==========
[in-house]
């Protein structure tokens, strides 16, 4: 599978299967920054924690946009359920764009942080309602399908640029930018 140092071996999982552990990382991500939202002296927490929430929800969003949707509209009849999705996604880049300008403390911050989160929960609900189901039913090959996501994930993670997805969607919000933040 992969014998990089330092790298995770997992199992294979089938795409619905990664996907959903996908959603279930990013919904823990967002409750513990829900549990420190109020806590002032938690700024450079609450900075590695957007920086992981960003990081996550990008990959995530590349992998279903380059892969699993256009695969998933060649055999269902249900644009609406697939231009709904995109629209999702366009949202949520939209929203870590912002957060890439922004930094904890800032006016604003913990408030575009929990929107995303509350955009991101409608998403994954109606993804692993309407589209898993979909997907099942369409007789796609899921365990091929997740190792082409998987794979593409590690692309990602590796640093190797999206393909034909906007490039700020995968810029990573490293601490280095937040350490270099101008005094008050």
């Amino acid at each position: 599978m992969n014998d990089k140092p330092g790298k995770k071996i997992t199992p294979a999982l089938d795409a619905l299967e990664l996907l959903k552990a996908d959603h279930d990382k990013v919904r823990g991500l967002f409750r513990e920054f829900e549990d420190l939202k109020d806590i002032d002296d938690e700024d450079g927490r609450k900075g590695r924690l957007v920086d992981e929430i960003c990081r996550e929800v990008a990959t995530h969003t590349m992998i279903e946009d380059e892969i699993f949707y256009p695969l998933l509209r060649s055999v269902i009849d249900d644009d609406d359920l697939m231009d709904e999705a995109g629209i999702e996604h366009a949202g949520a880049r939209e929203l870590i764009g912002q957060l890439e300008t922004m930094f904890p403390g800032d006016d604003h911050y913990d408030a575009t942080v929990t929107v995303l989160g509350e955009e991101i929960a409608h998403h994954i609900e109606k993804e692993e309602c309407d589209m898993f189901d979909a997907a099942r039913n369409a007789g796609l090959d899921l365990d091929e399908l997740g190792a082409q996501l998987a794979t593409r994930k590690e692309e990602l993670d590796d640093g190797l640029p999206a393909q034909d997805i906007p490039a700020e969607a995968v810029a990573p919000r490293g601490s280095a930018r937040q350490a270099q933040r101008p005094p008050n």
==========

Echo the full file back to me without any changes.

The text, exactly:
[in-house]
């Protein structure tokens, strides 16, 4: 599978299967920054924690946009359920764009942080309602399908640029930018 140092071996999982552990990382991500939202002296927490929430929800969003949707509209009849999705996604880049300008403390911050989160929960609900189901039913090959996501994930993670997805969607919000933040 992969014998990089330092790298995770997992199992294979089938795409619905990664996907959903996908959603279930990013919904823990967002409750513990829900549990420190109020806590002032938690700024450079609450900075590695957007920086992981960003990081996550990008990959995530590349992998279903380059892969699993256009695969998933060649055999269902249900644009609406697939231009709904995109629209999702366009949202949520939209929203870590912002957060890439922004930094904890800032006016604003913990408030575009929990929107995303509350955009991101409608998403994954109606993804692993309407589209898993979909997907099942369409007789796609899921365990091929997740190792082409998987794979593409590690692309990602590796640093190797999206393909034909906007490039700020995968810029990573490293601490280095937040350490270099101008005094008050």
């Amino acid at each position: 599978m992969n014998d990089k140092p330092g790298k995770k071996i997992t199992p294979a999982l089938d795409a619905l299967e990664l996907l959903k552990a996908d959603h279930d990382k990013v919904r823990g991500l967002f409750r513990e920054f829900e549990d420190l939202k109020d806590i002032d002296d938690e700024d450079g927490r609450k900075g590695r924690l957007v920086d992981e929430i960003c990081r996550e929800v990008a990959t995530h969003t590349m992998i279903e946009d380059e892969i699993f949707y256009p695969l998933l509209r060649s055999v269902i009849d249900d644009d609406d359920l697939m231009d709904e999705a995109g629209i999702e996604h366009a949202g949520a880049r939209e929203l870590i764009g912002q957060l890439e300008t922004m930094f904890p403390g800032d006016d604003h911050y913990d408030a575009t942080v929990t929107v995303l989160g509350e955009e991101i929960a409608h998403h994954i609900e109606k993804e692993e309602c309407d589209m898993f189901d979909a997907a099942r039913n369409a007789g796609l090959d899921l365990d091929e399908l997740g190792a082409q996501l998987a794979t593409r994930k590690e692309e990602l993670d590796d640093g190797l640029p999206a393909q034909d997805i906007p490039a700020e969607a995968v810029a990573p919000r490293g601490s280095a930018r937040q350490a270099q933040r101008p005094p008050n």